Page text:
• The origin of dark inclusions in Allende: New evidence from lithium isotopes

    Sephton, Mark A.; James, Rachael H.; Zolensky, Michael E. (The Meteoritical Society, 2006-01-01)
    Aqueous and thermal processing of primordial materials occurred prior to and during planet formation in the early solar system. A record of how solid materials were altered at this time is present in the carbonaceous chondrites, which are naturally delivered fragments of primitive asteroids. It has been proposed that some materials, such as the clasts termed "dark inclusions" found in type III chondrites, suggest a sequence of aqueous and thermal events. Lithium isotopes (6Li and 7Li) can reveal the role of liquid water in dark inclusion history. During aqueous alteration, 7Li passes preferentially into solution leaving 6Li behind in the solid phase and, consequently, any relatively extended periods of interaction with 7Li-rich fluids would have left the dark inclusions enriched in the heavier isotope when compared to the meteorite as a whole. Our analyses of lithium isotopes in Allende and its dark inclusions reveal marked isotopic homogeneity and no evidence of greater levels of aqueous alteration in dark inclusion history.
  • Extent of chondrule melting: Evaluation of experimental textures, nominal grain size, and convolution index

    Nettles, Jeffrey W.; Lofgren, Gary E.; Carlson, William D.; McSween, Harry Y. (The Meteoritical Society, 2006-01-01)
    Dynamic crystallization experiments on the ordinary chondrite Queen Alexandra Range (QUE) 97008 document textural features that occur in partially melted chondrules with changes in the degree of partial melting and cooling rate. We carried out a matrix of experiments, at peak temperatures of 1250, 1350, 1370, and 1450 degrees C, and cooling rates of 1000, 100, and 10 degrees C/h, and quenched. All experimentally produced textures closely resemble textures of porphyritic chondrules. Because peak temperatures were well below the liquidi for typical chondrule compositions, the textural similarities support an incomplete melting origin for most porphyritic chondrules. Our experiments can be used to determine the extent of melting of natural chondrules by comparing textural relationships among the experimental results with those of natural chondrules. We used our experiments along with X-ray computerized tomography scans of a Semarkona chondrule to evaluate two other methods that have been used previously to quantify the degree of melting: nominal grain size and convolution index. Proper applications of these methods can result in valid assessments of a chondrule's degree of melting, but only if accompanied by careful interpretation, as chondrule textures are controlled by more than just the extent of melting. Such measurements of single aspects of chondrule textures might be coupled with qualitative analysis of other textural aspects to accurately determine degree of melting.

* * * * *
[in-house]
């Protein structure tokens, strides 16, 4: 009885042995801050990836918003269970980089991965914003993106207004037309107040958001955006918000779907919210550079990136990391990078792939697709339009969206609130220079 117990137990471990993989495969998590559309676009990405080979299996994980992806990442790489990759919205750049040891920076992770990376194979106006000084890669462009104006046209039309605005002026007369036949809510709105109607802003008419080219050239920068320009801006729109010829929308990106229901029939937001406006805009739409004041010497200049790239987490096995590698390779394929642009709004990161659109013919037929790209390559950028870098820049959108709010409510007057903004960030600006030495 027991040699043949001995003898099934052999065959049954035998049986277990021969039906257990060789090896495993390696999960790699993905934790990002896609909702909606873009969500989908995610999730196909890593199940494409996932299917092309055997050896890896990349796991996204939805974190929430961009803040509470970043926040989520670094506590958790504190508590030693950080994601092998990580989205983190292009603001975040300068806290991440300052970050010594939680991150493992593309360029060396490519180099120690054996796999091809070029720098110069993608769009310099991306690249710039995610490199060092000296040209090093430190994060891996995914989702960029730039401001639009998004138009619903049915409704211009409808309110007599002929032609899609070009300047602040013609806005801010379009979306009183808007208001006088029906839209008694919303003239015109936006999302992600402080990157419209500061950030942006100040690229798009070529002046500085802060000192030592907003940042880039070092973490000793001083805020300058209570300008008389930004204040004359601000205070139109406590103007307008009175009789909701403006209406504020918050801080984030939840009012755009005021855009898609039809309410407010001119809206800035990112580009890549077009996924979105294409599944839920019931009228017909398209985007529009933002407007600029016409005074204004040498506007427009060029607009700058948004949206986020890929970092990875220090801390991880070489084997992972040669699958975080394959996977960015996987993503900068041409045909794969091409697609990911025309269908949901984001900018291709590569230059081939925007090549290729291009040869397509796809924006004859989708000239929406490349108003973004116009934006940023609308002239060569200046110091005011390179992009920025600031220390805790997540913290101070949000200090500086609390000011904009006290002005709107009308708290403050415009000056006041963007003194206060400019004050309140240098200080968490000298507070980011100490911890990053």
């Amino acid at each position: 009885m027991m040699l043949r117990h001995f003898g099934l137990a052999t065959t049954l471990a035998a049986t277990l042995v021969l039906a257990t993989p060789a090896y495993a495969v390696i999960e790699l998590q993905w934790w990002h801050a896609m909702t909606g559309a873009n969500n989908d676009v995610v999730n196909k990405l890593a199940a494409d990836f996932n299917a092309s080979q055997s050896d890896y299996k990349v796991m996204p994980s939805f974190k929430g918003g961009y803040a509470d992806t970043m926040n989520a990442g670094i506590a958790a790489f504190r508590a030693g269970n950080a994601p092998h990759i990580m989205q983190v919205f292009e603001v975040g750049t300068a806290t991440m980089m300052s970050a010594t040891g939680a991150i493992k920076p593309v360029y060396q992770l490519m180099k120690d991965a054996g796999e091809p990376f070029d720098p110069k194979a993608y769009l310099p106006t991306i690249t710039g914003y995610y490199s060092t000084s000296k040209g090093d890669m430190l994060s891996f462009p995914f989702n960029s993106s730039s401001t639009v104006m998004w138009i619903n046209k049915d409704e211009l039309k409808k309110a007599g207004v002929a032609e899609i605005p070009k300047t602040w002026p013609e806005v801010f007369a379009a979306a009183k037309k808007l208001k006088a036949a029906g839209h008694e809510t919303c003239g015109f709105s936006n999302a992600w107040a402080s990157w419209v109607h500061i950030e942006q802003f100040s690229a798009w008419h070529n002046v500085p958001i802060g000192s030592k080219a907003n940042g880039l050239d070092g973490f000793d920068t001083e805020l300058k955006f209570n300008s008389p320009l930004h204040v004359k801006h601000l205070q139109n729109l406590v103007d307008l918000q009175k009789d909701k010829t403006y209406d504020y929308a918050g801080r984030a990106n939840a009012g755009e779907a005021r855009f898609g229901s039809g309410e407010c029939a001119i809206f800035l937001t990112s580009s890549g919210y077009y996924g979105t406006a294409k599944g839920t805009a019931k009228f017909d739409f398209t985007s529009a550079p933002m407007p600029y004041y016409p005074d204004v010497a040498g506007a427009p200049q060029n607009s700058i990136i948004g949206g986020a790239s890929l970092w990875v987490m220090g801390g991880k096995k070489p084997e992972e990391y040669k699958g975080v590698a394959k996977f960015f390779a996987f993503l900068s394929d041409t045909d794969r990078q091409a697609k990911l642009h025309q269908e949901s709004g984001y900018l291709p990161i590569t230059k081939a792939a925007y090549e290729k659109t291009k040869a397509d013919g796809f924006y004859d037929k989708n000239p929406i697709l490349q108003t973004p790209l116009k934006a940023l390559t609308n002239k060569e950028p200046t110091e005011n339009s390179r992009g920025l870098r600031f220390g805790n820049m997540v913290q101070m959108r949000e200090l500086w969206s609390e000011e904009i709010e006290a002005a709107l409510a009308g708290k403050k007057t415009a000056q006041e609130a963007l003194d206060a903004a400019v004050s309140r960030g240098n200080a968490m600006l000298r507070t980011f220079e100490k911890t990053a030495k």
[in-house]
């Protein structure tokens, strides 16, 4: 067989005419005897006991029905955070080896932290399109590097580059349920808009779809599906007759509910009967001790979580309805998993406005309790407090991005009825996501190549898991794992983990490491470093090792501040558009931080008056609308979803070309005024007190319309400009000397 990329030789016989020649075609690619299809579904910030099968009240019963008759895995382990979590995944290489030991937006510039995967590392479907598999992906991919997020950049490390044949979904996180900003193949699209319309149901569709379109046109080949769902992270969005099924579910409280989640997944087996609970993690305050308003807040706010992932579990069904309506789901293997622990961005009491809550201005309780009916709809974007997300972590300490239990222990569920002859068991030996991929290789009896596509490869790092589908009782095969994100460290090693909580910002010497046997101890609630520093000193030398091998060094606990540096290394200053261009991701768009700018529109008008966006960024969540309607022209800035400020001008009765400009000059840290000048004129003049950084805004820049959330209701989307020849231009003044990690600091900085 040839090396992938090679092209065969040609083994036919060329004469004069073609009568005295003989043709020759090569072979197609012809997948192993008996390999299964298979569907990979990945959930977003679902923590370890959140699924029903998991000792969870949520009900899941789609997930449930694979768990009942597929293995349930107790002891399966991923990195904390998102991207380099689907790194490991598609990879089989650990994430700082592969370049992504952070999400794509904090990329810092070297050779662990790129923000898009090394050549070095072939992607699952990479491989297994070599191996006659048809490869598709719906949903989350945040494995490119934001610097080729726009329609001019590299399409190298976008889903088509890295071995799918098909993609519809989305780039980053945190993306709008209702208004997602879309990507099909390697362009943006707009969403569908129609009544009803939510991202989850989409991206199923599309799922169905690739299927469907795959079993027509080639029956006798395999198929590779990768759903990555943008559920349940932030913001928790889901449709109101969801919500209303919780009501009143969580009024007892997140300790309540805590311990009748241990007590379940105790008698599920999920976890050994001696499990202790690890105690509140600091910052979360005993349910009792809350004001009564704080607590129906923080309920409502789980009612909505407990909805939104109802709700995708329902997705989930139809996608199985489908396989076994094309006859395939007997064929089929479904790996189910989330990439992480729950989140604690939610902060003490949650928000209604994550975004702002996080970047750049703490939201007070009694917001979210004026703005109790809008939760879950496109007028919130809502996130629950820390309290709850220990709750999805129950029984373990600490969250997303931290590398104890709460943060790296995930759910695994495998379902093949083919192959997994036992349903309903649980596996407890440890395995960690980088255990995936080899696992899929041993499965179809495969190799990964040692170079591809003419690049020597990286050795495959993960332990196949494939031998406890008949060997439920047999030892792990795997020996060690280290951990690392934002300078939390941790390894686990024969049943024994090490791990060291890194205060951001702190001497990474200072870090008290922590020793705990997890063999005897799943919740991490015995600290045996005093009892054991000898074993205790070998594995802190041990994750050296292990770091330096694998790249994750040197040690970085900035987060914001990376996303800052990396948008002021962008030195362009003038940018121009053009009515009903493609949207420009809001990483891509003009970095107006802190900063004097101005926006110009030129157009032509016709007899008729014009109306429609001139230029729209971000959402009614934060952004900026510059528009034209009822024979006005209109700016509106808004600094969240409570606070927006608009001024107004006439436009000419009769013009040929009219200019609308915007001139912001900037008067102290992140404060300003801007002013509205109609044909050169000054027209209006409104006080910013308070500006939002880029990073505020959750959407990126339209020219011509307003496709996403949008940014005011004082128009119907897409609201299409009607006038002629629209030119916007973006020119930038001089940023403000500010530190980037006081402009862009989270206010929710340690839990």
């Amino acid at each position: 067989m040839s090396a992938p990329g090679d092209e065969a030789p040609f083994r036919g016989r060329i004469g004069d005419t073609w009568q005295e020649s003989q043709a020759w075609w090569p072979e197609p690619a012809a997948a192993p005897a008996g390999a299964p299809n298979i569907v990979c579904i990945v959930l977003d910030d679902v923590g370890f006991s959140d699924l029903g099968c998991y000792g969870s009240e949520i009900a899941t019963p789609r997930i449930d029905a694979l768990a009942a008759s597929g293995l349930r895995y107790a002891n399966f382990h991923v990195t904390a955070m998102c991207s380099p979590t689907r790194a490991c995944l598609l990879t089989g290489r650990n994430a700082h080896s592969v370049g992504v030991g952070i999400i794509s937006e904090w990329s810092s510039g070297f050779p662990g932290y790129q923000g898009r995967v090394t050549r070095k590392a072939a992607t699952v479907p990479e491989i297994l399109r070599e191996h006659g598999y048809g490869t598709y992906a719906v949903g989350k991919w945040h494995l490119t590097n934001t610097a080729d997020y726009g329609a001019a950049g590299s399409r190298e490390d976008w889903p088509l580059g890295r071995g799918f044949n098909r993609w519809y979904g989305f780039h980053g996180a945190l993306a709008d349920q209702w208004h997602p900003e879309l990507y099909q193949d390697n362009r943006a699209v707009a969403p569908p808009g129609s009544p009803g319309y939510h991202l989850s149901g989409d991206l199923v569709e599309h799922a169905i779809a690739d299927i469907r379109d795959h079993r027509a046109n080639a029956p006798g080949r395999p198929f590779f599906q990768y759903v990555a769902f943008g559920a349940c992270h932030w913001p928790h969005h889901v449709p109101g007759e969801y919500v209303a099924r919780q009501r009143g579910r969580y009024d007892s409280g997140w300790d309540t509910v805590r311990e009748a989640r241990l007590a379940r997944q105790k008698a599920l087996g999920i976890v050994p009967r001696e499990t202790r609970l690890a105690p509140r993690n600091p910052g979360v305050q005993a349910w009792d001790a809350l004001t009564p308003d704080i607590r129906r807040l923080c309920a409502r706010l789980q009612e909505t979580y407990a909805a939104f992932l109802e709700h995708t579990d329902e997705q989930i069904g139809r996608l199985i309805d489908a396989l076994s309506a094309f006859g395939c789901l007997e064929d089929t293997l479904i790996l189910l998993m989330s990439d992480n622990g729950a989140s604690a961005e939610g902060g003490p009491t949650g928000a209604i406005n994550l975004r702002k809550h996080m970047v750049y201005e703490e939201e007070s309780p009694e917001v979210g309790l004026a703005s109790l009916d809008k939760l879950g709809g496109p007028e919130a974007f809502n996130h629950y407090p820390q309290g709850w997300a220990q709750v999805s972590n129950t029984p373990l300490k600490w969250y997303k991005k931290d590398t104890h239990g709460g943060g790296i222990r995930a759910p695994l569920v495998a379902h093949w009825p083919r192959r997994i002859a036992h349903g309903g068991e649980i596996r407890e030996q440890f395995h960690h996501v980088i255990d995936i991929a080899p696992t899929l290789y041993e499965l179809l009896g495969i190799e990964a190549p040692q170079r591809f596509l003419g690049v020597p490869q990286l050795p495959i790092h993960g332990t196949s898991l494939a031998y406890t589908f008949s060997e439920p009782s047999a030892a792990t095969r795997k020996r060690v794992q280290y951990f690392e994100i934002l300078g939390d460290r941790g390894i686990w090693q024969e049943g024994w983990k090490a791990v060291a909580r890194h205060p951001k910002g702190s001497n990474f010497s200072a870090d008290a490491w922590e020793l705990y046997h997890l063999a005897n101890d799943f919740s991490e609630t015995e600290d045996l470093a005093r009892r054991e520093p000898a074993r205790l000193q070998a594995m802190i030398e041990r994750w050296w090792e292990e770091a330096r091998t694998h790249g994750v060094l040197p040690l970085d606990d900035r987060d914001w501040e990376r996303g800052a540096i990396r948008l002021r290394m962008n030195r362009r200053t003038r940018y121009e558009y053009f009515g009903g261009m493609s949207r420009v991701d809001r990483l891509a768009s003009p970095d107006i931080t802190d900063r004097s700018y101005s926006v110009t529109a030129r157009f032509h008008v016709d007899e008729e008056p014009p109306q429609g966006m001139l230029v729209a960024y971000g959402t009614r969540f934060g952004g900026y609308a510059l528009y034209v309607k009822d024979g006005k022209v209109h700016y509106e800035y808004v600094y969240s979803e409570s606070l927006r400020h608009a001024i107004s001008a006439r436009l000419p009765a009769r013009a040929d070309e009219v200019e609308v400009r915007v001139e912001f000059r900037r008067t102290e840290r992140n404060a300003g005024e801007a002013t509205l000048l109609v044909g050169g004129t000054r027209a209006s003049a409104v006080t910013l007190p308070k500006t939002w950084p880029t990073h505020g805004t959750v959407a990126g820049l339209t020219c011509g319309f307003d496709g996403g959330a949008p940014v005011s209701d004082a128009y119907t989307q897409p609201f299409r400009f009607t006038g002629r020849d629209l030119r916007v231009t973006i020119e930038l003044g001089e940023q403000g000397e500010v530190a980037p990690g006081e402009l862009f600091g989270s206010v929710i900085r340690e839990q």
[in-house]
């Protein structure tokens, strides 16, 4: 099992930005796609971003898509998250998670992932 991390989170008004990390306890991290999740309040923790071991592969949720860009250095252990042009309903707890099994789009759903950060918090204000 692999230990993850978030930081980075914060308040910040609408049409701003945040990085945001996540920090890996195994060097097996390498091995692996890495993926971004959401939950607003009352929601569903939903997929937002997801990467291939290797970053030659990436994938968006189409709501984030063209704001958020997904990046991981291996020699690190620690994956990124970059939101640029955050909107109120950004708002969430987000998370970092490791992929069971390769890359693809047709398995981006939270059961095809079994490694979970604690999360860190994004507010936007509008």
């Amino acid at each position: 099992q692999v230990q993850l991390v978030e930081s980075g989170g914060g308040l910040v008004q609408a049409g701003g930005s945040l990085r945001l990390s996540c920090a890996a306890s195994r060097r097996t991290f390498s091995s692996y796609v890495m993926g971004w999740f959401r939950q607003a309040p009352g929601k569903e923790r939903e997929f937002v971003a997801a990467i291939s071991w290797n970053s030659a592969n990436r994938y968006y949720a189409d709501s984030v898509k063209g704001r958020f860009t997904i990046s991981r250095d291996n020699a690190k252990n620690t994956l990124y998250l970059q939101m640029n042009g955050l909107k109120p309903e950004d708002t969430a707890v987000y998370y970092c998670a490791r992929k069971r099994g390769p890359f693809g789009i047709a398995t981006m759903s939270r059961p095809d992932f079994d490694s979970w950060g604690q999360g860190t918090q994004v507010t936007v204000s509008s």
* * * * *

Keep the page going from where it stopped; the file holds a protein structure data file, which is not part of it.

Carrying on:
• Free dicarboxylic and aromatic acids in the carbonaceous chondrites Murchison and Orgueil

    Martins, Z.; Watson, J. S.; Sephton, M. A.; Botta, O.; Ehrenfreund, P.; Gilmour, I. (The Meteoritical Society, 2006-01-01)
    We have analyzed an important fraction of the free carboxylic acids present in water extracts of the CM2 chondrite Murchison and the CI1 chondrite Orgueil using gas chromatography-mass spectrometry (GC-MS). The free nature of the carboxylic acids analyzed was ensured by employing a single-step water extraction. Analyses revealed the presence of a structurally diverse suite of both aliphatic and aromatic acids in Murchison, while Orgueil exhibits a simpler distribution of exclusively aromatic acids. Within the Murchison aromatic acids, there are previously unreported phthalic acids, methyl phthalic acids, and hydroxybenzoic acids. In Orgueil, benzoic acid and very small amounts of methylbenzoic acids and methylhydroxybenzoic acids were detected. For the aromatic acids in both Murchison and Orgueil, most structural isomers were identified, suggesting an origin by abiotic processes. Quantitative differences are evident between acids in the two meteorites; carboxylic acids are much more abundant in Murchison than in Orgueil. The data suggest that differing levels of aqueous alteration on the meteorite parent body(ies) has produced dissimilar distributions of carboxylic acids.
  • Petrology and geochemistry of the fine-grained, unbrecciated diogenite Northwest Africa 4215

    Barrat, J. A.; Beck, P.; Bohn, M.; Cotten, J.; Gillet, P. H.; Greenwood, R. C.; Franchi, I. A. (The Meteoritical Society, 2006-01-01)